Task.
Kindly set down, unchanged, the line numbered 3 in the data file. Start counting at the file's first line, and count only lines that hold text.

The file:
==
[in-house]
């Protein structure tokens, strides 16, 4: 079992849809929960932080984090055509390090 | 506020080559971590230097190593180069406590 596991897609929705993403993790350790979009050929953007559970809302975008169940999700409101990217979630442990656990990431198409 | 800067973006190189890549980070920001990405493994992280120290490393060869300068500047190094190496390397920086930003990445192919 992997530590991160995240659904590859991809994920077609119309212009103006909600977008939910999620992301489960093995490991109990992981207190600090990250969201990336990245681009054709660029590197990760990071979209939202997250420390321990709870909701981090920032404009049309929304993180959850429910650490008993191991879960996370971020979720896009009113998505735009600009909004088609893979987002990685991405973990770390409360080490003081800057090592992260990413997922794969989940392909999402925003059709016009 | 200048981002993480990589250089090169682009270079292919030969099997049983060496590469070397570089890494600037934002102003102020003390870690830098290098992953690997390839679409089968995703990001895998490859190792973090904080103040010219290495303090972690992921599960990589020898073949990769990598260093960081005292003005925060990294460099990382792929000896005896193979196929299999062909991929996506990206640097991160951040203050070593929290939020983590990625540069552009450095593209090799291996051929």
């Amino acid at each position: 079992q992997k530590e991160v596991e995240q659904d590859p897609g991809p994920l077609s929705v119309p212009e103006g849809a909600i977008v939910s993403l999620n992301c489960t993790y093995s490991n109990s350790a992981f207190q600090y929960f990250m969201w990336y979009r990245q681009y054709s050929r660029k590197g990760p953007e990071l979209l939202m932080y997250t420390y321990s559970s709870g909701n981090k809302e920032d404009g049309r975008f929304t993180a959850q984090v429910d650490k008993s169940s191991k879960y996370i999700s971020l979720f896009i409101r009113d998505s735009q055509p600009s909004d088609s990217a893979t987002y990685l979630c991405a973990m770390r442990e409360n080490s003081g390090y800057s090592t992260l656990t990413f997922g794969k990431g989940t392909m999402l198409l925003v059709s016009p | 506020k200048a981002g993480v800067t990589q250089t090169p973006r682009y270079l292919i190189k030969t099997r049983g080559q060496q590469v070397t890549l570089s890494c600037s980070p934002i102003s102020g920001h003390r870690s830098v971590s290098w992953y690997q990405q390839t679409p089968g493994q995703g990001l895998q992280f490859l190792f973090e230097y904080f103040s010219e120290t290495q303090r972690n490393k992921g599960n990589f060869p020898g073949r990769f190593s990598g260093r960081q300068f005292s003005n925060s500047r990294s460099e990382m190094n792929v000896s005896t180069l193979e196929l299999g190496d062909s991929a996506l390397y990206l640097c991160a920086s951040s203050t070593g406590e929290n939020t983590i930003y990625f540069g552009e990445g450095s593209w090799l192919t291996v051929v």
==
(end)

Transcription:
């Amino acid at each position: 079992q992997k530590e991160v596991e995240q659904d590859p897609g991809p994920l077609s929705v119309p212009e103006g849809a909600i977008v939910s993403l999620n992301c489960t993790y093995s490991n109990s350790a992981f207190q600090y929960f990250m969201w990336y979009r990245q681009y054709s050929r660029k590197g990760p953007e990071l979209l939202m932080y997250t420390y321990s559970s709870g909701n981090k809302e920032d404009g049309r975008f929304t993180a959850q984090v429910d650490k008993s169940s191991k879960y996370i999700s971020l979720f896009i409101r009113d998505s735009q055509p600009s909004d088609s990217a893979t987002y990685l979630c991405a973990m770390r442990e409360n080490s003081g390090y800057s090592t992260l656990t990413f997922g794969k990431g989940t392909m999402l198409l925003v059709s016009p | 506020k200048a981002g993480v800067t990589q250089t090169p973006r682009y270079l292919i190189k030969t099997r049983g080559q060496q590469v070397t890549l570089s890494c600037s980070p934002i102003s102020g920001h003390r870690s830098v971590s290098w992953y690997q990405q390839t679409p089968g493994q995703g990001l895998q992280f490859l190792f973090e230097y904080f103040s010219e120290t290495q303090r972690n490393k992921g599960n990589f060869p020898g073949r990769f190593s990598g260093r960081q300068f005292s003005n925060s500047r990294s460099e990382m190094n792929v000896s005896t180069l193979e196929l299999g190496d062909s991929a996506l390397y990206l640097c991160a920086s951040s203050t070593g406590e929290n939020t983590i930003y990625f540069g552009e990445g450095s593209w090799l192919t291996v051929v």